Manga Review: “Fullmetal Alchemist” Volume 12

Fullmetal Alchemist Volume 12 is a manga by Hiromu Arakawa, and it was published in North America by Viz Media in 2007. Fullmetal Alchemist is rated “T” for teens; from what I’ve read of the manga and from seeing both of the anime series, I would agree with this rating.

Brothers Edward and Alphonse Elric know how to perform alchemy, and tried performing a forbidden alchemy technique to bring their mother back to life. In the process, Alphonse lost his body and Ed lost one of his legs. In order to attach Al’s soul to a suit of armor, Ed ends up losing one of his arms. Ed now has “auto-mail” prosthetics, which are designed by his childhood friend, Winry Rockbell.

Ed has become the youngest State Alchemist in history, and has been given the name “Fullmetal Alchemist.” The series follows Ed and Al as they search for the Philosopher’s Stone, a legendary artifact that they believe will help them to recover their bodies.

Volume 12 sees the continuation of a couple of fights: Gluttony and King Bradley against Lin Yao and Lanfan, and Scar against Ed and Al Elric. Lin Yao manages to himself and Lanfan away from King Bradley and Gluttony, so Gluttony is sent to go after Scar.

Meanwhile, the fight between Scar and the Elric Brothers takes an emotional turn when Winry overhears Ed saying that Scar was the one who had killed Winry’s parents. Winry points a gun at Scar, and a tense moment takes place. Ed is able to get between the two of them, and Al leads Scar away. Winry is taken into protective custody.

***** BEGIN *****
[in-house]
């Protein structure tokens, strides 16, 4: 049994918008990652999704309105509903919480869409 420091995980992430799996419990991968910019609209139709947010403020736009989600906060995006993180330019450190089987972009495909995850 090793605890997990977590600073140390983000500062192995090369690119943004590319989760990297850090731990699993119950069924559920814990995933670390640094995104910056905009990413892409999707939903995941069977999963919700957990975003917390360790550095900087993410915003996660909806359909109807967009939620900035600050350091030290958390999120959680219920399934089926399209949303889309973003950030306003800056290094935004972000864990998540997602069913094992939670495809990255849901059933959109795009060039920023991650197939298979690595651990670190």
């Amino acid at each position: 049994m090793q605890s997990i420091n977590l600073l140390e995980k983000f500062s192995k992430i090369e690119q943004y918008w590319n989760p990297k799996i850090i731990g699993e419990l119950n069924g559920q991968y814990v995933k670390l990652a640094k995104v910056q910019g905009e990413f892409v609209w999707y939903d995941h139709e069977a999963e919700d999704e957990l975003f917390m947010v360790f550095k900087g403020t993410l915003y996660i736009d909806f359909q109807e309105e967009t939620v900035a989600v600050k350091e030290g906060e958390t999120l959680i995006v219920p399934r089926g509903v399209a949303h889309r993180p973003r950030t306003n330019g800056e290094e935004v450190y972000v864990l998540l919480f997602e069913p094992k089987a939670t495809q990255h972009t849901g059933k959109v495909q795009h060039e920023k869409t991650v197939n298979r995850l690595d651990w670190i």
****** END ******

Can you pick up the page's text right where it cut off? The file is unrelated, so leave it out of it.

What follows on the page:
Ed follows Al and Scar, and their battle is interrupted by the arrival of Gluttony; however, before he can do too much damage, Lin and Ed are able to subdue him. Hawkeye, in disguise, is able to shoot Scar’s leg. When Ed and Al try to take advantage of the situation, May Chang jumps into the fight to protect Scar.

The rest of the volume sees Winry returning to Rush Valley, Gluttony being held captive by several of our protagonists, and Dr. Marcoh starting to figure out what the Homunculus’ plan is while he’s in captivity.

This ends up being a rather emotionally powerful volume of the Fullmetal Alchemist manga series. When Winry overhears the truth about her parents’ death, the reader can feel the emotional tenseness that’s present in this section. This is especially true when Winry points the gun at Scar, but is indecisive about whether or not she should actually shoot him or not.

Another scene that makes an impact on me when reading this volume is the sacrifice that Lanfan ends up making in order to elude being captured by King Bradley. I don’t think I could have made that same decision if I was in her shoes.

My absolute favorite scene in this volume takes place at the train station when Ed and Al are seeing Winry off at the train station when she’s heading back to Rush Valley. As the train pulls out, Ed calls out, “The next time I make you cry, they’ll be tears of joy!! Al and I will get our original bodies back no matter what, and we’ll make you so happy that you’ll cry! You can count on it!!”

Even though I may already know what’s going to be coming up through watching the Fullmetal Alchemist: Brotherhood anime series prior to reading the manga, I’m still just as interested and engaged in the story as I would have been if I hadn’t seen the anime adaptation already. It’s really a testament to how strong Arakawa’s story and characters are.

If you’ve read and enjoyed the previous 11 volumes of Fullmetal Alchemist, then I believe you’ll also enjoy reading Volume 12 of the series.

I wrote this review after reading a copy of Fullmetal Alchemist Volume 12 that I checked out through the King County Library System.

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